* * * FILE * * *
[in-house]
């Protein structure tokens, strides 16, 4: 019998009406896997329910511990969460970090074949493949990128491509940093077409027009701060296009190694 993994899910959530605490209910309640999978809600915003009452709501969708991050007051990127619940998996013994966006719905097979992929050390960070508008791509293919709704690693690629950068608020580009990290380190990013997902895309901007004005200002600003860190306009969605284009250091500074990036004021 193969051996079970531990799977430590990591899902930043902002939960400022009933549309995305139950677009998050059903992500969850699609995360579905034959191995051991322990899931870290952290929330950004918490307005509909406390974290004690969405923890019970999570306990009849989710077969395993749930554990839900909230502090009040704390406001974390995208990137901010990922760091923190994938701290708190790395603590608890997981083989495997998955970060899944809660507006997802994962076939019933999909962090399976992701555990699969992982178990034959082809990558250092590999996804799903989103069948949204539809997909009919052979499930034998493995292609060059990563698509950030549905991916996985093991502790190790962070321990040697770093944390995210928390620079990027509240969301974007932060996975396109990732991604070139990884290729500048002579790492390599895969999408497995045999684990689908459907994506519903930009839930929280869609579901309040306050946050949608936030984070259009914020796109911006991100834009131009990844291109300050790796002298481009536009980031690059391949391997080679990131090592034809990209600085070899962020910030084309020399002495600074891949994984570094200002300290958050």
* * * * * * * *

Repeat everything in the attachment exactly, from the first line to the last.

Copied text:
[in-house]
């Protein structure tokens, strides 16, 4: 019998009406896997329910511990969460970090074949493949990128491509940093077409027009701060296009190694 993994899910959530605490209910309640999978809600915003009452709501969708991050007051990127619940998996013994966006719905097979992929050390960070508008791509293919709704690693690629950068608020580009990290380190990013997902895309901007004005200002600003860190306009969605284009250091500074990036004021 193969051996079970531990799977430590990591899902930043902002939960400022009933549309995305139950677009998050059903992500969850699609995360579905034959191995051991322990899931870290952290929330950004918490307005509909406390974290004690969405923890019970999570306990009849989710077969395993749930554990839900909230502090009040704390406001974390995208990137901010990922760091923190994938701290708190790395603590608890997981083989495997998955970060899944809660507006997802994962076939019933999909962090399976992701555990699969992982178990034959082809990558250092590999996804799903989103069948949204539809997909009919052979499930034998493995292609060059990563698509950030549905991916996985093991502790190790962070321990040697770093944390995210928390620079990027509240969301974007932060996975396109990732991604070139990884290729500048002579790492390599895969999408497995045999684990689908459907994506519903930009839930929280869609579901309040306050946050949608936030984070259009914020796109911006991100834009131009990844291109300050790796002298481009536009980031690059391949391997080679990131090592034809990209600085070899962020910030084309020399002495600074891949994984570094200002300290958050």